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The Earrings of Madame de...: BD Review

Jul 31st, 2013

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Max Ophuls' transcendent French classic comes to Blu-ray with opulent aplomb....

Criterion / 100 Minutes / 1953 / Unrated / Street Date: August 6, 2013

I’m trying to think of a way to phrase my sentiments for The Earrings of Madame de… without sounding like a complete cinephilic boob, but I’m having trouble. So here it goes: The Earrings of Madame de… is the cinematic equivalent of a very expensive, perfectly chilled glass of champagne.

Yeah, I know – start throwing tomatoes.

But I stand by my words – there is nothing like this Max Ophuls film in the annals of cinema. It may not be wildly adventurous from a narrative standpoint – the film really could be boiled down to being a simple star-crossed romance. But the execution of this marvelous motion picture blasts into the stratosphere from its very first shot and never returns to the ground.

Molly Haskell talks about the film’s charms in her essay (included in this wonderful Criterion Collection Blu-ray edition): “For those of us who rank The Earrings of Madame de… at the top of our list of all-time favorite films, the mystery is why our passion isn’t universally shared.” This writer hadn’t seen the film since college, but upon enjoying the film on this new high-def release, there really was a sense of ‘wow – this is how it’s done’ that washed over me. Again, it may not have the meat of a more serious drama, which is why my aforementioned flimsy champagne metaphor works perfectly.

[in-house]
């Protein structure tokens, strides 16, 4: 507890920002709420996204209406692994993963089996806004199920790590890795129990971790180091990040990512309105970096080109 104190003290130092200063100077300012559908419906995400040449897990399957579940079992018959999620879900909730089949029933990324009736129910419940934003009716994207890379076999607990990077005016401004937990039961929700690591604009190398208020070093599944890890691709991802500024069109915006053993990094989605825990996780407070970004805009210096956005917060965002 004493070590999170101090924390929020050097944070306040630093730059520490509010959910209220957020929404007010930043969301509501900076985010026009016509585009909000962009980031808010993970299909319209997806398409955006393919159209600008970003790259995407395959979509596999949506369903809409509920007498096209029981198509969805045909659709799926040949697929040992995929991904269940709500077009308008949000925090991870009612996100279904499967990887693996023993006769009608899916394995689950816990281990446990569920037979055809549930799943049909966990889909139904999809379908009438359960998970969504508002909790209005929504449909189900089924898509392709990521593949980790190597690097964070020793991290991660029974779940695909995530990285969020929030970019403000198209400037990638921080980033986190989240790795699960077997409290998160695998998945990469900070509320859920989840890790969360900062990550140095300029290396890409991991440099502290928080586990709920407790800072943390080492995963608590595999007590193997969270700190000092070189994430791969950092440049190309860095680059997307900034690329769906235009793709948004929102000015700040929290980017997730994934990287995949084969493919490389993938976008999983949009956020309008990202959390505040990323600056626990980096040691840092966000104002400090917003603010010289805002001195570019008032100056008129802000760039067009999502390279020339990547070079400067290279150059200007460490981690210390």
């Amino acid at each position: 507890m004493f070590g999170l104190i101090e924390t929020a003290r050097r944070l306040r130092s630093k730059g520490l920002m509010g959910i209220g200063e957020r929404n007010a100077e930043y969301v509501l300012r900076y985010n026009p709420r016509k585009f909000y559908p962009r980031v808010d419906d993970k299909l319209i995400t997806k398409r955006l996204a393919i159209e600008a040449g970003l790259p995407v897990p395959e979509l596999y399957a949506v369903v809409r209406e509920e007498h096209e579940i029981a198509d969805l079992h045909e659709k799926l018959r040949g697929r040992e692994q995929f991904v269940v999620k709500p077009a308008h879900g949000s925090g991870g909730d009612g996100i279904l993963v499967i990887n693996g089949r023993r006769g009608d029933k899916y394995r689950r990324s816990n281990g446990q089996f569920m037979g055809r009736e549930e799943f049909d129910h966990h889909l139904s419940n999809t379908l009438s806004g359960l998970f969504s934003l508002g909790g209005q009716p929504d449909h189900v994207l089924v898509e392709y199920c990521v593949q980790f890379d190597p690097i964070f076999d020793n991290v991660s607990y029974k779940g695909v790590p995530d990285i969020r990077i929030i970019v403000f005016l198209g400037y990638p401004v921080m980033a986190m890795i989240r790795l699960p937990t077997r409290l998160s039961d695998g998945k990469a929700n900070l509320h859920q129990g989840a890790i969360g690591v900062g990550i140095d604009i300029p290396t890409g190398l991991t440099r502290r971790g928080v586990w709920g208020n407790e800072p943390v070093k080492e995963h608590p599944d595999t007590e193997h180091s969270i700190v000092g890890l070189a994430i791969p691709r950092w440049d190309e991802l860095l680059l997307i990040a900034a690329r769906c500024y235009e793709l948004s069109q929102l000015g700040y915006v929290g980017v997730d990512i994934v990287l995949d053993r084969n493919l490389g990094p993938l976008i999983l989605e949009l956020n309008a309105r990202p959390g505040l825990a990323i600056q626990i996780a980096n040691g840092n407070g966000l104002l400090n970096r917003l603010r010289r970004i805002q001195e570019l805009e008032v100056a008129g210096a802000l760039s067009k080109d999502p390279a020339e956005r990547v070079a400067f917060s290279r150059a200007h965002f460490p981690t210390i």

The film’s story is straightforward and easy to latch onto: A spoiled woman of class, Madame de… (Danielle Darrieux) decides to sell the earrings her General husband (Charles Boyer) purchased for her on their wedding day to pay for some old debts, then starts up a lie with her hubby that she ‘lost’ them at the opera. And as anyone who’s ever watched a movie knows, most of the time when a lie is really brought into a film’s narrative, it doesn’t go away. So without giving too much away, let’s just say that Madame de… doesn’t know that the General buys the earrings back from the guy Madame de… sold them to only to give them to his mistress. The earrings then take a journey that involves international travel, tons of dramatic irony, and the handsome savvy of Vittorio de Sica, who enters Madame de…’s world and subsequently rocks the crap out of it.

Yet while it’s this romance that drives Madame de… on the story front, the real MVP of the film is Ophuls’ camera. People look at Scorsese films and discuss the wonders and magic of his camera movement – and he often utilizes it quite well (don’t get me wrong…) – but there’s an organic quality to Madame de…’s visual construction that, again, has the effect of a bubbly, euphoric champagne buzz. When Madame de… and de Sica dance the night away, there are mind-blowingly few cuts – Ophuls simply lets his camera follow the two around, figuratively joining into a dance alongside them.

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